The partnership with BCUHB represents a major milestone for the organisation, which also works closely with housing associations and the Department for Work and Pensions (DWP).

Sian Tomos, GISDA’s chief executive, said: “This is a huge a project for GISDA and BCUHB. BCUHB have ICAN hubs across North Wales but we are providing the first youth service in this format.

“It’s very exciting and although it’s early days, we’re hoping we can make a difference and make it work so that we can continue the funding beyond 2021.

“We try to get young people to aim high and develop ambition and make them believe they can achieve whatever it is they want to do. We are right behind them every step of the way.

“On the whole, young people have coped well during the pandemic but they are struggling with anxiety and a low level of mental health and motivation. They are finding it very hard to stick to their college courses and for some it has been hard to get out of bed and go online for a whole day of lessons, especially when they suffer with poor mental health.

“A lot of young people dropped out and are having to re-sit the whole year again. It has been quite a challenge moving some young people on to the next step.”

Young people can be referred to the service by their GP, other organisations or can even self-refer.

GISDA has appointed a full-time ICAN coordinator who is qualified to provide specialist, therapeutic support and the service will be supported by a number of volunteers who will also undergo training.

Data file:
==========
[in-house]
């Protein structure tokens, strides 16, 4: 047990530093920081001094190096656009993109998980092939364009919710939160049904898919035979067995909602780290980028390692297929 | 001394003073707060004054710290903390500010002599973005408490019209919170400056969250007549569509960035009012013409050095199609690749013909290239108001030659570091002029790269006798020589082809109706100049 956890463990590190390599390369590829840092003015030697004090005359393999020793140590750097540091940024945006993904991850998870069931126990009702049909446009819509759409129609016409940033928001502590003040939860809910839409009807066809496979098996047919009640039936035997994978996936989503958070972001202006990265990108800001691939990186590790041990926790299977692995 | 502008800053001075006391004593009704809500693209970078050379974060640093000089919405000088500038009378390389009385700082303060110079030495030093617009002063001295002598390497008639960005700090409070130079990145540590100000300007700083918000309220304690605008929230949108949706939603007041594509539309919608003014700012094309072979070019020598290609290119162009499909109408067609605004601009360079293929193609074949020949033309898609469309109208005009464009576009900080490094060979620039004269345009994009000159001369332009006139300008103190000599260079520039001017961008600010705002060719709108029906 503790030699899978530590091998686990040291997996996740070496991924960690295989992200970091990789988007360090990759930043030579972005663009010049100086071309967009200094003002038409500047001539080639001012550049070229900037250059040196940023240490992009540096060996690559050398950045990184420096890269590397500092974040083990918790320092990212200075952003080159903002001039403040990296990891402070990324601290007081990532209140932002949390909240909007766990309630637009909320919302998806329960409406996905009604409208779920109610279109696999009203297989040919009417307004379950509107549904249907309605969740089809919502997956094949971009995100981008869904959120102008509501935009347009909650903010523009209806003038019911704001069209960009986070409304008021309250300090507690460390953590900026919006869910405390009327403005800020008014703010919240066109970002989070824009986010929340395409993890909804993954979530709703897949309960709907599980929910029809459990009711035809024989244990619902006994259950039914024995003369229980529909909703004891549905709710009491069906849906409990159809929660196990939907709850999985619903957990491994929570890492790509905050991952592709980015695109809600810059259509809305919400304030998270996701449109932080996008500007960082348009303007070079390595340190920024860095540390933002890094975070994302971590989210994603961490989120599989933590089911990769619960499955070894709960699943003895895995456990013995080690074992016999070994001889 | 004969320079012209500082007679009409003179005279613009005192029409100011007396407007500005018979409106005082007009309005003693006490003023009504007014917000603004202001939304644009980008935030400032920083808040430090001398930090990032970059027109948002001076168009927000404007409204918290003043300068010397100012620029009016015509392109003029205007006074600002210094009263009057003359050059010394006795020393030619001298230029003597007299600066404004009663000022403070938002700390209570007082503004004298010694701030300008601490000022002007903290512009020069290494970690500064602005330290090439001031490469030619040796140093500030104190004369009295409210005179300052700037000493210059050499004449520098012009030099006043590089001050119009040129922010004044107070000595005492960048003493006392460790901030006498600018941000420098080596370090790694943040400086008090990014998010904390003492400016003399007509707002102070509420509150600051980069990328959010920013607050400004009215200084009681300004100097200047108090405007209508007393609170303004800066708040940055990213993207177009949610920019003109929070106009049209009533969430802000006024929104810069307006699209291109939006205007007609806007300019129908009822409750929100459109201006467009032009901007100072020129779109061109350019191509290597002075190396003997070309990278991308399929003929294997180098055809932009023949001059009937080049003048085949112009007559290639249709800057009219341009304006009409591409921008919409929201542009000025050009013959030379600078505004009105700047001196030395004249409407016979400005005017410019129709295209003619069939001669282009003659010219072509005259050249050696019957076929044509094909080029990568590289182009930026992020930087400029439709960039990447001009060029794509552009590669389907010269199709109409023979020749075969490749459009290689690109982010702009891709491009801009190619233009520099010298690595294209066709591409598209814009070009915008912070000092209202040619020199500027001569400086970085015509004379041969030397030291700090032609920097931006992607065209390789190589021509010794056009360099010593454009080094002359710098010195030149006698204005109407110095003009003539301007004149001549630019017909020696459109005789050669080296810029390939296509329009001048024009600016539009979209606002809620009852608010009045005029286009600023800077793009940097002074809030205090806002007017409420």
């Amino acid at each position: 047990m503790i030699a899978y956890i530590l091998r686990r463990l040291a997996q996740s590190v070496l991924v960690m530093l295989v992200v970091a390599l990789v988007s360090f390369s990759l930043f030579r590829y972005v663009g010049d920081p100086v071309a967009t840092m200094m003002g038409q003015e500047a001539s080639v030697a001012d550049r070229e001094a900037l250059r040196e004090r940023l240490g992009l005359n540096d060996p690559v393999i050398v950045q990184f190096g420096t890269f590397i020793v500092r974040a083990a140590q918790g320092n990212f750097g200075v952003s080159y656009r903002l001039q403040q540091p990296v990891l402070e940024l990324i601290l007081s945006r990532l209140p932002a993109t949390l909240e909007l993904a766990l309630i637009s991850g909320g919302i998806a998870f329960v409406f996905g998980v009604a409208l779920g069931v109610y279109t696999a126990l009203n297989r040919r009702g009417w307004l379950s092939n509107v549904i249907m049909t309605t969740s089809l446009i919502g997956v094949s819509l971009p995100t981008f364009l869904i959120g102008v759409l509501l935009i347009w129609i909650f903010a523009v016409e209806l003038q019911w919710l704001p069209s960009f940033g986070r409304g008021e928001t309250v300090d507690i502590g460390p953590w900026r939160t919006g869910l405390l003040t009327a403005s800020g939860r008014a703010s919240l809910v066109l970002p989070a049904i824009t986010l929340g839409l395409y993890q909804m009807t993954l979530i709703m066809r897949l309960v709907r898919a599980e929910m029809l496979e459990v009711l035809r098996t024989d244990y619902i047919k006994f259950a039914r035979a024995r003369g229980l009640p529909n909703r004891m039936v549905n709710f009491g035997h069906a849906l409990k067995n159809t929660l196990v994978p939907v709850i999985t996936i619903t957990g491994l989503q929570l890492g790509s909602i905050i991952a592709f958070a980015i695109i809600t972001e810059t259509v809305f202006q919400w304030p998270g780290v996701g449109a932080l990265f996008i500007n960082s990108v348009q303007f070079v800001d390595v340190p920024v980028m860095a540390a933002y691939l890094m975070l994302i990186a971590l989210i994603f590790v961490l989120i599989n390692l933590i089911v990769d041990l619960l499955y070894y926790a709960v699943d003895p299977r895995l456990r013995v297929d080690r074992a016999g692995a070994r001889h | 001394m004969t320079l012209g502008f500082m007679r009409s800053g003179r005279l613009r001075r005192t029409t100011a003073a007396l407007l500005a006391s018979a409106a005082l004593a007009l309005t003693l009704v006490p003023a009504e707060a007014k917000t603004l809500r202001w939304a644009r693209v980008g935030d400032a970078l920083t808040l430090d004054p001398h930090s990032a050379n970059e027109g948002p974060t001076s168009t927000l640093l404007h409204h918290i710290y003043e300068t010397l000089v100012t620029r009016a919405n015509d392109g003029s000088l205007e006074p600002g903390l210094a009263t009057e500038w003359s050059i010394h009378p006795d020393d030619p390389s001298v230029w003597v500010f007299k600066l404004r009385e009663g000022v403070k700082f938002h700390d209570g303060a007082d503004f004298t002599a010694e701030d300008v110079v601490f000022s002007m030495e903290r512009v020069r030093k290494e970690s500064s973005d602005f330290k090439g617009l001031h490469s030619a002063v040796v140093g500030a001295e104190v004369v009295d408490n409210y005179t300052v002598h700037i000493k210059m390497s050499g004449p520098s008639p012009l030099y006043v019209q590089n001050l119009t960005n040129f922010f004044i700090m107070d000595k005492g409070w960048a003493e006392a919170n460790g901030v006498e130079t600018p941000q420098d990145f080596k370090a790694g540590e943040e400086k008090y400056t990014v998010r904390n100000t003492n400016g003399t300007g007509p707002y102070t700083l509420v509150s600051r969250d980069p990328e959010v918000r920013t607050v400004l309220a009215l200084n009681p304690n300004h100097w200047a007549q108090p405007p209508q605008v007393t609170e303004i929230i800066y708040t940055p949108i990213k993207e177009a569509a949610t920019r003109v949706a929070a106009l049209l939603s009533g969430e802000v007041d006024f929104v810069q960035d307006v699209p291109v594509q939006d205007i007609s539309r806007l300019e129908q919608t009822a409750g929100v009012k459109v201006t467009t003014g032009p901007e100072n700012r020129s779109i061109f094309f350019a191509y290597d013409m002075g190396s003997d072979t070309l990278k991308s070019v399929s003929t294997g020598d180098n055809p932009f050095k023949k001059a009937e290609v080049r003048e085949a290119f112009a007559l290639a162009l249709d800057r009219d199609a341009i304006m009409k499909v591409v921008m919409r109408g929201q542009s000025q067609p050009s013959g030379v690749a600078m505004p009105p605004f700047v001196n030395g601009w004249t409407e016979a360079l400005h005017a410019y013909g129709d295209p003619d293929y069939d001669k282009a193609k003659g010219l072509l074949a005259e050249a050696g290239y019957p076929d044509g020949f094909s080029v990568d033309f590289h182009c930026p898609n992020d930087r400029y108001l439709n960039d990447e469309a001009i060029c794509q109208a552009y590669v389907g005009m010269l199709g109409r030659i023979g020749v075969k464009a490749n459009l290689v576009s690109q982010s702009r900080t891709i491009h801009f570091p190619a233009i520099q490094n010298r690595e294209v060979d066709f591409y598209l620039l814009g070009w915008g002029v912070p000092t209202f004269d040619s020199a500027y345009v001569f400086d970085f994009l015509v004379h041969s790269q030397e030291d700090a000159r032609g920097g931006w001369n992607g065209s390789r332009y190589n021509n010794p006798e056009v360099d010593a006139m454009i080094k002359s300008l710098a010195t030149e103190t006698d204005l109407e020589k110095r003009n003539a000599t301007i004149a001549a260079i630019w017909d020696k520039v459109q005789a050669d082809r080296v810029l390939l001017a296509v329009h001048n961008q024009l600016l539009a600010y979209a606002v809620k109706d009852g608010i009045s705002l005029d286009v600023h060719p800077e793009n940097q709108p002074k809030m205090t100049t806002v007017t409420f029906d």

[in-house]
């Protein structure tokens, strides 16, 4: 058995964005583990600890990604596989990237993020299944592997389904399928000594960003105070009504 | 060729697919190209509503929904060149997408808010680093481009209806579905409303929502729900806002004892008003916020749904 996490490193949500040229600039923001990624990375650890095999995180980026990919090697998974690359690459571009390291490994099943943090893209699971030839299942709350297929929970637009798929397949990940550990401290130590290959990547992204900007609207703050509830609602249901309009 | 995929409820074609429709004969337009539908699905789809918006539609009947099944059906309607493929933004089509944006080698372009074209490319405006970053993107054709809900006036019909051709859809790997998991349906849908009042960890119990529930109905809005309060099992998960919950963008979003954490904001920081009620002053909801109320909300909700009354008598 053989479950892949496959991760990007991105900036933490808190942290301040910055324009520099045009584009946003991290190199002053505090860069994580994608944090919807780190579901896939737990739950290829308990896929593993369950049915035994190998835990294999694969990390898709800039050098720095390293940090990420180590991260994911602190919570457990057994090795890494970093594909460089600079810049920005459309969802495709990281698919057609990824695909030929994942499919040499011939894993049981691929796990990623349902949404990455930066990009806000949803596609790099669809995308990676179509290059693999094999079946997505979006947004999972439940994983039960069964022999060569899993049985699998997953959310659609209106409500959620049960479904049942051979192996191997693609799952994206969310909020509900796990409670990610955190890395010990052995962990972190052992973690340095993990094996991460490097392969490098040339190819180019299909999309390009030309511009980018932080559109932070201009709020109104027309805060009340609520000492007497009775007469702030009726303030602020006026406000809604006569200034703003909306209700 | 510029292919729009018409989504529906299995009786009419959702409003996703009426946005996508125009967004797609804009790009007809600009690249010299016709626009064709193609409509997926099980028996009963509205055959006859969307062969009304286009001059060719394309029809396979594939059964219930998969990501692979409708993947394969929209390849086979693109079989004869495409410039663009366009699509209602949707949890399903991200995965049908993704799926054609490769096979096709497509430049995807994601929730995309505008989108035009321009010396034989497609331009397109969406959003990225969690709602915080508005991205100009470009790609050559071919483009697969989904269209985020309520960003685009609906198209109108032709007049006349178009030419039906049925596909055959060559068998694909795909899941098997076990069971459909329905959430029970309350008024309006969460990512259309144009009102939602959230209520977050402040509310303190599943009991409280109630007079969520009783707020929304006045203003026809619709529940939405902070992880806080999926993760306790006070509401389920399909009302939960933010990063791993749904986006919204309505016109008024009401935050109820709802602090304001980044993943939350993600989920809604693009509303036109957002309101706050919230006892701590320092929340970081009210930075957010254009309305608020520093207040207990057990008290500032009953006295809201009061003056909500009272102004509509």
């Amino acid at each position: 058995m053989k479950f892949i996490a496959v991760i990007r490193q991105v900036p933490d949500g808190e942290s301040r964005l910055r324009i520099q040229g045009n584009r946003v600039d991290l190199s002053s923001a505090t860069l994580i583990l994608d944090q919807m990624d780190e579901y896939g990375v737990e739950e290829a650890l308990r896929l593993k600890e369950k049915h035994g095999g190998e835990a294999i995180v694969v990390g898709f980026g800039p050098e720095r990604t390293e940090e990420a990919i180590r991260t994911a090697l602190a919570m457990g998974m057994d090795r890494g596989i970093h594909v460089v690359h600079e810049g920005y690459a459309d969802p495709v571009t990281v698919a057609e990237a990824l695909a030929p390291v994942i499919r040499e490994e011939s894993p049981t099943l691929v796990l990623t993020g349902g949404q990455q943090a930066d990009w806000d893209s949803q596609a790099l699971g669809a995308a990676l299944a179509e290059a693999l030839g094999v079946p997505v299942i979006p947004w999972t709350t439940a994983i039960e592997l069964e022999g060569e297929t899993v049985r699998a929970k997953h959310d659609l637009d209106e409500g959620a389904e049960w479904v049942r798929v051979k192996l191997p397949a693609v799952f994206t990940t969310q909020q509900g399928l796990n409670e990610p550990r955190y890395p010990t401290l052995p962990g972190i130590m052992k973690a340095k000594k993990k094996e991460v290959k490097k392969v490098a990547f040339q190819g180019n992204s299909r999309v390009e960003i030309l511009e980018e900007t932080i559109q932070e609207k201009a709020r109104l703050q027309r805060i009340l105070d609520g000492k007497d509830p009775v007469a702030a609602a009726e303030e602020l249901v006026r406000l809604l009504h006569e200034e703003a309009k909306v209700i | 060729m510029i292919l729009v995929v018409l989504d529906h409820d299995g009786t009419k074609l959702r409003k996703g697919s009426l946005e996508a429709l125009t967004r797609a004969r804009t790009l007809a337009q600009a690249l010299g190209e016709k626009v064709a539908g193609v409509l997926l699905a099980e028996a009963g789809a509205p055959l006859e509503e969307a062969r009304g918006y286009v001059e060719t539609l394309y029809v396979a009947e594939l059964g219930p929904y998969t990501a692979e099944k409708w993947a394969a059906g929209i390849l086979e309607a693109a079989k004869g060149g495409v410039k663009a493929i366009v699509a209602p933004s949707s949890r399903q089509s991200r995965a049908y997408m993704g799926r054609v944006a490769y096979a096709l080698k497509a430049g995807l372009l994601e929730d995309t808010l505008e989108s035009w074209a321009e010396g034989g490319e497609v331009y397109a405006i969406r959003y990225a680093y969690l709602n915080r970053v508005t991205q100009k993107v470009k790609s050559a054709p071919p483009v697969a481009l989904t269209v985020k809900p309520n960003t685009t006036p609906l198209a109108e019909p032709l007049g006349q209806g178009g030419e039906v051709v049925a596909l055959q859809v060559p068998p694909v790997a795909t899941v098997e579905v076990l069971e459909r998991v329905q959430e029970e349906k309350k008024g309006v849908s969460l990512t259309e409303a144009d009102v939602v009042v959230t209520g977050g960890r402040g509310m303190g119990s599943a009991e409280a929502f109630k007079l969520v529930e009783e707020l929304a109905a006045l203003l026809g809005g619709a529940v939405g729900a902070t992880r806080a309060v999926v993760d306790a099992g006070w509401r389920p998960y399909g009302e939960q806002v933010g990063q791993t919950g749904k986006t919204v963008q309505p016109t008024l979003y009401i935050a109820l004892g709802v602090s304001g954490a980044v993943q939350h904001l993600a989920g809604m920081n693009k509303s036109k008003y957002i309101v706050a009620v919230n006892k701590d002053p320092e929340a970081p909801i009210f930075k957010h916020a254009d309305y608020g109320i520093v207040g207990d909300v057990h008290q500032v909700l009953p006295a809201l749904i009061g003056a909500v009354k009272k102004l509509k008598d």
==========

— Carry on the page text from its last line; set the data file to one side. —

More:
Alongside the opportunity to talk about their problems, the hub will provide activities to boost mental wellbeing including physical exercise.

Sian added: “We cannot start to build their confidence and self-esteem unless they are in a good place and so we are helping these young people take their first steps to feeling happy.”

Lyndsey Thomas, head of development for GISDA and overall manager of the new ICAN hub, added: “We will host different workshops and sessions weekly on issues like debt, drugs and alcohol awareness so people can dip in and out and speak to us when they need to.

“One of our priorities is post-Covid confidence. A lot of the referrals that have come through so far are nervous or anxious as a result of Covid. They might have been out of work for some time or furloughed and have lost confidence.

“We supported one young woman who quit her job because she was so nervous about going back because of Covid. It had impacted her mentally and physically.

“Everything we do is in a holistic way. It’s very informal. We chat with a cup of tea in a different environment. It’s a person-centred approach. We don’t have a set way of supporting people, anything it is they need we will adapt to.”

Llinos Edwards, Mental Health Service Improvement Manager at BCUHB, said: “We’re delighted to be working with GISDA and other third sector partners to establish a network of I CAN Community Hubs across the region, which provide easy to access early support for people struggling with their mental health and wellbeing.

“By helping more people access the early support they need in the community, we can reduce waiting times and improve outcomes for the smaller number of people who require the specialist support of NHS mental health services.”